Turn your Raspberry Pi into a Commodore 64

Even if you were a Spectrum, Amstrad or Acorn person back in the day when computers were fun,  there is no doubt that the Commodore 64 was a bloody marvelous machine with some amazing games!  And with Retro gaming becoming really popular with the nes-mini. Then why should Commodore fans miss out?  With a Raspberry Pi and the awesome Combian 64 image you can build your own C64 mini!  Oh and you can build one of these for less than £50

I used a Rasberry Pi 2 which is more than fast enough to handle Commodore 64 emulation, and put it inside an awesome 3d printed case purchased from an etsy seller. (Links below)  Imaged Combian64 onto it and the pi swiftly boots straight into a Commodore 64. No linux boot screens, just pure commodore goodness!


Pressing F8 brings up the emulation menu. Which brilliantly is also in the same style as the C64 in order to configure settings and launch disk images.   I find some emulators throw you back into the 21st century the minute you want to run something by having modern day windows popups. But ViCE doesnt.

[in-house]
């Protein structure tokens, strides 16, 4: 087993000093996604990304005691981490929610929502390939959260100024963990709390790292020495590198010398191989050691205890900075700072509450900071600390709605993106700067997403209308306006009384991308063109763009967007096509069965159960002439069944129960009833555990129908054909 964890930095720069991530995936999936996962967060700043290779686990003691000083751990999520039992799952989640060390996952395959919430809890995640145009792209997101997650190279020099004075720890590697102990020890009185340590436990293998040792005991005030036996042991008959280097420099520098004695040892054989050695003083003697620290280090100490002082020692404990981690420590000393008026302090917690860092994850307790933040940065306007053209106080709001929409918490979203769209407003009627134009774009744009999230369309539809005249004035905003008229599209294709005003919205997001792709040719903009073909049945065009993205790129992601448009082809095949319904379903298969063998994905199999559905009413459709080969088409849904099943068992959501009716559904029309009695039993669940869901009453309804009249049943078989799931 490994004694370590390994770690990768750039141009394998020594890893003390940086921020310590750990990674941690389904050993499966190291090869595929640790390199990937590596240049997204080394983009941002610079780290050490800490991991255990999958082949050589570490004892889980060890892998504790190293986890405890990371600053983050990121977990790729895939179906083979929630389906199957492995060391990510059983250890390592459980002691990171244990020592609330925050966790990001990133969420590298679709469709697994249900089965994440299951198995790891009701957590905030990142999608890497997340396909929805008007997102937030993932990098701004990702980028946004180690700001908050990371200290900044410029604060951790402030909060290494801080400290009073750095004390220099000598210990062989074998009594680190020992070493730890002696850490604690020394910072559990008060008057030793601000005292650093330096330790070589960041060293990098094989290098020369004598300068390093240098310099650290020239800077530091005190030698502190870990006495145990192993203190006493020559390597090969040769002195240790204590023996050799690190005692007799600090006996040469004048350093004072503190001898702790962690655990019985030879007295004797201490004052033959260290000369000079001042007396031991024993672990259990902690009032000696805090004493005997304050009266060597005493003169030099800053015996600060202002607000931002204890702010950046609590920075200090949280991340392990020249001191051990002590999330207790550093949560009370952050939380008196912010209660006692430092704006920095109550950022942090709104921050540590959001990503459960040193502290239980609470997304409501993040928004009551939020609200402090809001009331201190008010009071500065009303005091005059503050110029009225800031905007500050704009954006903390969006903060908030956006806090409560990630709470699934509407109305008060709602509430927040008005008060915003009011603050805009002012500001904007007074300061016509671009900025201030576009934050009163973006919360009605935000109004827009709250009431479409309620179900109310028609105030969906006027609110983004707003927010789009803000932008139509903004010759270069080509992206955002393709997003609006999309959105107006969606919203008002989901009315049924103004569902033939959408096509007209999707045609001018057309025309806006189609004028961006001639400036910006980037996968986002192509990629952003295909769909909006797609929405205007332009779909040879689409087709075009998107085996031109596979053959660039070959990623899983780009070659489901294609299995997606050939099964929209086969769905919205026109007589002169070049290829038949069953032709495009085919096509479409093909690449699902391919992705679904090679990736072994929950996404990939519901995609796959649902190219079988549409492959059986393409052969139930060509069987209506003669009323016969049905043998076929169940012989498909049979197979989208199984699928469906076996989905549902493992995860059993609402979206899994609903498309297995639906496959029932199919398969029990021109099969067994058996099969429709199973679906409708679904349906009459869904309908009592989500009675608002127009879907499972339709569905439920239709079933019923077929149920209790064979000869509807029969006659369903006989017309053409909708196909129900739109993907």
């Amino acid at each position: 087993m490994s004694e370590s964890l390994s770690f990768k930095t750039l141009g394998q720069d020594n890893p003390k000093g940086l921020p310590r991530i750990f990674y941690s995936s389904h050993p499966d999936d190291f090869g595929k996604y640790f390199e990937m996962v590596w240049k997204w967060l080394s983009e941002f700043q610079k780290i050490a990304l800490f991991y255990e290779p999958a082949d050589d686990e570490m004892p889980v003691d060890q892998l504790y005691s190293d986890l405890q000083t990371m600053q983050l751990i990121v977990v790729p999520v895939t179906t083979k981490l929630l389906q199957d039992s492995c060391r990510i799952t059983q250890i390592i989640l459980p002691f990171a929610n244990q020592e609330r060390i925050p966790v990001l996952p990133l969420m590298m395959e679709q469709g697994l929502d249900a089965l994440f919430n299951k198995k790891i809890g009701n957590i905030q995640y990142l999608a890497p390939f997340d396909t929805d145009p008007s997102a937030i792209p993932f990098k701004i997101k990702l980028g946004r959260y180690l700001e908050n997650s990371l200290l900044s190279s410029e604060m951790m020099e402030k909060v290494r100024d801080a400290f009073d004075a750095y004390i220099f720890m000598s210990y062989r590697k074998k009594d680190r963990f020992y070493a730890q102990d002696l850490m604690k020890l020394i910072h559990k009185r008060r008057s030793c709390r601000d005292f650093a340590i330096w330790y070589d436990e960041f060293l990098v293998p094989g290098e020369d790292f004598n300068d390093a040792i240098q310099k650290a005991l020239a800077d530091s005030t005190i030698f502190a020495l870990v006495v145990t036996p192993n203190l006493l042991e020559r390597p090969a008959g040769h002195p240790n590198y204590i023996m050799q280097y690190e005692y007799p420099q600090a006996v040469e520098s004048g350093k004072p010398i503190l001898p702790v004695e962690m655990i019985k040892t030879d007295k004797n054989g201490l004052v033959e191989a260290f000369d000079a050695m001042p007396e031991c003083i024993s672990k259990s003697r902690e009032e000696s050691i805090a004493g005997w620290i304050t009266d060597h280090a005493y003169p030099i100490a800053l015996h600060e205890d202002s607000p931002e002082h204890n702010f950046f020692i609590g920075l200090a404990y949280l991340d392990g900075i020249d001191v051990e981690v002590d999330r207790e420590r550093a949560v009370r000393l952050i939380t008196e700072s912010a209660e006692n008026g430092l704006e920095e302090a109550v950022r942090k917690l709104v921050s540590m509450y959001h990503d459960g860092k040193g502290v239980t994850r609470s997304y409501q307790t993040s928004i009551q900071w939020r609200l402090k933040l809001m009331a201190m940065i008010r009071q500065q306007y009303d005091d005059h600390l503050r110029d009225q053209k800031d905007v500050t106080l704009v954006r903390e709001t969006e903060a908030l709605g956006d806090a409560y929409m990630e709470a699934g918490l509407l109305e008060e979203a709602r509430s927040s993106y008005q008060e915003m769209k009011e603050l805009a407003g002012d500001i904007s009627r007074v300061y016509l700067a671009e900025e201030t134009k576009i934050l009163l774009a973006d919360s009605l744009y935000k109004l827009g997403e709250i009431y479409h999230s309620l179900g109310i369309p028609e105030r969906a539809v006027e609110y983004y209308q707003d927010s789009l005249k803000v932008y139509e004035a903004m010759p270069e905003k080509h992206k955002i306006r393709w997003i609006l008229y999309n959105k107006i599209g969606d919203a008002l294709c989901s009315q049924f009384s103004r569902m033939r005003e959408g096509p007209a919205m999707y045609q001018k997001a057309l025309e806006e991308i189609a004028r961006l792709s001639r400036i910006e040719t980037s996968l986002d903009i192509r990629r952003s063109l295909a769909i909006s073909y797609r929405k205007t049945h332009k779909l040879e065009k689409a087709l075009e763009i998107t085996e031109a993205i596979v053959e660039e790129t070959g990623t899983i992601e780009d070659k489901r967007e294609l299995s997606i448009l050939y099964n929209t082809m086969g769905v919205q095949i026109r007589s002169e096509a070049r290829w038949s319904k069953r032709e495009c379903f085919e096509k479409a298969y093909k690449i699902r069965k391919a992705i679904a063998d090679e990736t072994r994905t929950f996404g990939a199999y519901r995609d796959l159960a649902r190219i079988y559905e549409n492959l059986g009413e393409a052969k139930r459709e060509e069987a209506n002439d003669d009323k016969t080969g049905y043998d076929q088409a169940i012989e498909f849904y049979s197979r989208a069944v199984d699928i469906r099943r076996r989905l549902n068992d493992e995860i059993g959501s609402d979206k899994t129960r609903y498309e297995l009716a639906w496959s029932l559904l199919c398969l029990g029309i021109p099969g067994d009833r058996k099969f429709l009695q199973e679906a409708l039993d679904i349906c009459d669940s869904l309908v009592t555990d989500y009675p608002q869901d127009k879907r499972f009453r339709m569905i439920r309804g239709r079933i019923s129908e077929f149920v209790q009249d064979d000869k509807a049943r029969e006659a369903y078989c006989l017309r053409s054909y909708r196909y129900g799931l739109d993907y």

And viola, enjoy your retro games!

Currently there is limited joystick support, however the author of the distro is looking into improving it all the time. So by the time you read this, you should hopefully be able to plug in a USB gamepad or joystick and away you go! For now you can map the numeric keypad as a joystick and play with that. I was always a keyboard gamer back in the day so i havent missed the joystick too much!

Want a full sized raspberry pi commodore 64? Well that’s no problem either!  If you happen to have a broken C64 laying around then you can mount the raspberry pi inside the case instead of the old C46 motherboard, and use a Keyrah V2 to hook up the C64s actual keyboard to the pi and use that!

Wanna run the c64 on an old big box TV instead of a modern flat screen? no problem at all. Look for a HDMI to Composite video adapter and plug that in.

Did I also forget to mention that if you happen to be a Commodore Vic 20, or a pet, 128 or plus 4 type of guy then you can configure the distro to boot directly into emulating one of those instead!


How to set it up. 

What you will need.

How to

First download the Combian64 image from the link above.  At the time of writing, to gain access to the image you have to request it with a gmail account. This is still super new so hopefully the creator will have it hosted somewhere fully public very soon.

Unzip and write the image file to your SD card using Win32DiskImager or similar.

Put the Pi in the 3D Printed case and insert the SD card.  Hook up the monitor keyboard and power.   If your monitor doesn’t have built in speakers. Then connect some speakers too.  You really don’t want to miss out on the goodness that is the C64s SID music!

All being well. It should boot to a C64 screen.

Press F8 and quit the emulator.